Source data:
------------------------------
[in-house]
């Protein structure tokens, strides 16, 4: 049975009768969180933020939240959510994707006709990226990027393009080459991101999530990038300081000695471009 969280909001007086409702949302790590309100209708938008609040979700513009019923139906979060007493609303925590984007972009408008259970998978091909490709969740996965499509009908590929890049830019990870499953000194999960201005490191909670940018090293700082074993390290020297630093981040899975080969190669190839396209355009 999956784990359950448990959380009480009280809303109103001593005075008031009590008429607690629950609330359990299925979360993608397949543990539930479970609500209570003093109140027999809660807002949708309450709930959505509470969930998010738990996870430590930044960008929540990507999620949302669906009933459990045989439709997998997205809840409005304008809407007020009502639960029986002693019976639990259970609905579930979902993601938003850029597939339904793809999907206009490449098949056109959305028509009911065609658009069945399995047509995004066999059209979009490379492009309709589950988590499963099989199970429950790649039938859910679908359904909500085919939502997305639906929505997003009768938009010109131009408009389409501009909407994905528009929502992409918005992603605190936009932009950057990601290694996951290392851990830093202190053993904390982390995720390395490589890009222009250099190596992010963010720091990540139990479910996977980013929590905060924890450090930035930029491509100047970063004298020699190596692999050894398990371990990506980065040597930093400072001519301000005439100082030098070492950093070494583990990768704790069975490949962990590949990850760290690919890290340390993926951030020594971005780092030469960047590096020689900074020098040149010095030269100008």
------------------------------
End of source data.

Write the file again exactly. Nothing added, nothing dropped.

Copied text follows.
[in-house]
């Protein structure tokens, strides 16, 4: 049975009768969180933020939240959510994707006709990226990027393009080459991101999530990038300081000695471009 969280909001007086409702949302790590309100209708938008609040979700513009019923139906979060007493609303925590984007972009408008259970998978091909490709969740996965499509009908590929890049830019990870499953000194999960201005490191909670940018090293700082074993390290020297630093981040899975080969190669190839396209355009 999956784990359950448990959380009480009280809303109103001593005075008031009590008429607690629950609330359990299925979360993608397949543990539930479970609500209570003093109140027999809660807002949708309450709930959505509470969930998010738990996870430590930044960008929540990507999620949302669906009933459990045989439709997998997205809840409005304008809407007020009502639960029986002693019976639990259970609905579930979902993601938003850029597939339904793809999907206009490449098949056109959305028509009911065609658009069945399995047509995004066999059209979009490379492009309709589950988590499963099989199970429950790649039938859910679908359904909500085919939502997305639906929505997003009768938009010109131009408009389409501009909407994905528009929502992409918005992603605190936009932009950057990601290694996951290392851990830093202190053993904390982390995720390395490589890009222009250099190596992010963010720091990540139990479910996977980013929590905060924890450090930035930029491509100047970063004298020699190596692999050894398990371990990506980065040597930093400072001519301000005439100082030098070492950093070494583990990768704790069975490949962990590949990850760290690919890290340390993926951030020594971005780092030469960047590096020689900074020098040149010095030269100008």